Family condemns 'sham' report
FAMILY REACTION:The family of murdered Belfast solicitor Pat Finucane has pinned its hopes for an inquiry into his 1989 killing on a change of government in Britain, following their condemnation of a new report as “a sham”.
Rejecting the De Silva report, Mr Finucane’s widow, Geraldine, said she welcomed the personal apology of prime minister David Cameron, although she said it “wouldn’t have done him any favours” if he had avoided doing so.
“After all, he is a human being. He probably does think it is an atrocious act, but, unfortunately, he is quite removed from Northern Ireland and what went on in the late 80s . . .
“It doesn’t go far enough,” she added, shortly after she and her sons, Michael and John, brother-in-law Dermot and Mr Finucane’s solicitor-partner, Kevin Madden, had listened to Mr Cameron’s speech in the Commons.
The family had been unaware of earlier plans to kill Mr Finucane, Ms Finucane said, which were known in considerable depth in 1981, 1985 and, finally, months before the solicitor was murdered.
Michael Finucane said the security services had run “an extraordinary policy” of not warning people that they were in danger “because they might publicise the threat and thus compromise, or potentially compromise, the existence of a valuable intelligence source.
“David Cameron referred repeatedly in the House ‘to what went wrong’. Nothing went wrong here.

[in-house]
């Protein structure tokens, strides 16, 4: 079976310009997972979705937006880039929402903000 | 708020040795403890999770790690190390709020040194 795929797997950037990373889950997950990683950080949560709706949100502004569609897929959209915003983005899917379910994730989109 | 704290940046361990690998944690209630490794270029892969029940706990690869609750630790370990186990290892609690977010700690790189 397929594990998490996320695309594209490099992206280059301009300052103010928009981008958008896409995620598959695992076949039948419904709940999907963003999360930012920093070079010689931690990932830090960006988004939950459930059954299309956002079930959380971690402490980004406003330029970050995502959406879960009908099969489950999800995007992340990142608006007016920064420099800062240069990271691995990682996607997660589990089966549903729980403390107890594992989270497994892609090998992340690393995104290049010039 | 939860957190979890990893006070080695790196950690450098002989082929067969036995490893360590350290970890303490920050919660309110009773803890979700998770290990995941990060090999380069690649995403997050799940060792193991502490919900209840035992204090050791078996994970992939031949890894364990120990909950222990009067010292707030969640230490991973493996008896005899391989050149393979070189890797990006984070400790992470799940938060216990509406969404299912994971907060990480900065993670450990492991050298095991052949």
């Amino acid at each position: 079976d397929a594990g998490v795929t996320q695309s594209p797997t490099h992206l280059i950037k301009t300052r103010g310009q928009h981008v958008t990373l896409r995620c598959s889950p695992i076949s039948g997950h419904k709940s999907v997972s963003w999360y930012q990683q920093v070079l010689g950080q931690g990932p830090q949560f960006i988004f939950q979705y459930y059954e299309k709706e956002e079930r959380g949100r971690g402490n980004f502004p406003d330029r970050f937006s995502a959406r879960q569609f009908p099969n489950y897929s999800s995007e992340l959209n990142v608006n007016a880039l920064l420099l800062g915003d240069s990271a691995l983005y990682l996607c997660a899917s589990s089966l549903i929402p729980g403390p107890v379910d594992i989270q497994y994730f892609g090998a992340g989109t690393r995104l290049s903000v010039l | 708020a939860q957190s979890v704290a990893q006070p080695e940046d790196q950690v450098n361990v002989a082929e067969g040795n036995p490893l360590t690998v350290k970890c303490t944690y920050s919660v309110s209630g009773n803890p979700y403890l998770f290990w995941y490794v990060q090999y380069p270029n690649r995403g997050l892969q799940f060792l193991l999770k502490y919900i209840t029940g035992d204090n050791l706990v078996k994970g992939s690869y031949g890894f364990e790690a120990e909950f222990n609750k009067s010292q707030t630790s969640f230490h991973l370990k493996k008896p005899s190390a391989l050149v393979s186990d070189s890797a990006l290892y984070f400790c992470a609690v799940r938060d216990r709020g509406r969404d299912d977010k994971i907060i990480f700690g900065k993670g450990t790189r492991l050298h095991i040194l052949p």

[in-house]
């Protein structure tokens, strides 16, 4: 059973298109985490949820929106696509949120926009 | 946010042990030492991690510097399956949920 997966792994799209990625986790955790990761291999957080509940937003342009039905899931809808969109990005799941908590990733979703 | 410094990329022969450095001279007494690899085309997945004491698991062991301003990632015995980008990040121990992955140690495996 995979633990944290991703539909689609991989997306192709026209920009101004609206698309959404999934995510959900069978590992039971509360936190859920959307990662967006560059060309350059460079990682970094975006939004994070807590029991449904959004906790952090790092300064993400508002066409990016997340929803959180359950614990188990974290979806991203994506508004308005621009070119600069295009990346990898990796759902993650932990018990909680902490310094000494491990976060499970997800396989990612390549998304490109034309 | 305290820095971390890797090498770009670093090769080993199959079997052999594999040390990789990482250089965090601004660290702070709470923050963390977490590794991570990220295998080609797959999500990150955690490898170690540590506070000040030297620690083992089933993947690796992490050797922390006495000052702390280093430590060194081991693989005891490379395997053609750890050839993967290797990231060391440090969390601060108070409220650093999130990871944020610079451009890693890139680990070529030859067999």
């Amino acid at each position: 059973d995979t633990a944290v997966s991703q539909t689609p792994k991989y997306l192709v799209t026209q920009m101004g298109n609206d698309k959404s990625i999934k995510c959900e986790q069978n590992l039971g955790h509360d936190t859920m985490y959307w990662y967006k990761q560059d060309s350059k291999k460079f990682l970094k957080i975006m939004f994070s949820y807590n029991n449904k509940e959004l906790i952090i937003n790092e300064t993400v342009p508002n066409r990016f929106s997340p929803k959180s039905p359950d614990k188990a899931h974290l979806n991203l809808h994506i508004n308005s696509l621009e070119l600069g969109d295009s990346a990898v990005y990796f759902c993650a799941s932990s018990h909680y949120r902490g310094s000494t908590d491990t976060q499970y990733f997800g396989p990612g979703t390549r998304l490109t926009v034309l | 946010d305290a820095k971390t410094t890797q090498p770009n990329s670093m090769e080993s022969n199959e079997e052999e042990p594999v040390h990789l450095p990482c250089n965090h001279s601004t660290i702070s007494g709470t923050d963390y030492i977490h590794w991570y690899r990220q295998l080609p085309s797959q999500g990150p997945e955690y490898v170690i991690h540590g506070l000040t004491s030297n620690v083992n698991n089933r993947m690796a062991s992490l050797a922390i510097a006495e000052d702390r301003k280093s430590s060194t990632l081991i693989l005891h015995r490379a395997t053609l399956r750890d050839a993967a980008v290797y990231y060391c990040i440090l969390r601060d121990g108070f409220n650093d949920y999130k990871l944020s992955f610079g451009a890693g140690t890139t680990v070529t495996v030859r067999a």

‘Thorn in the side’
“This is exactly what this system was designed to do: to improve and focus the targeting of loyalist paramilitaries over many years, so that those who were described as ‘a thorn in the side’ of the authorities could be removed – killed – in circumstances where the state could deny any overarching responsibility whatsoever; any responsibility, in fact.
“In simple terms, there are people dead who should be alive today,” he told journalists. “Pat Finucane is one of them. There are probably hundreds of others.”
John Finucane said it was clear that Mr de Silva had seen documents that were not shown to the investigation led by Sir John Stevens, or to the later inquiry carried out by Canadian judge Peter Cory.
“Are we to accept on this occasion that that is the totality of all of the information that exists?” he asked. “We are certainly very cynical.”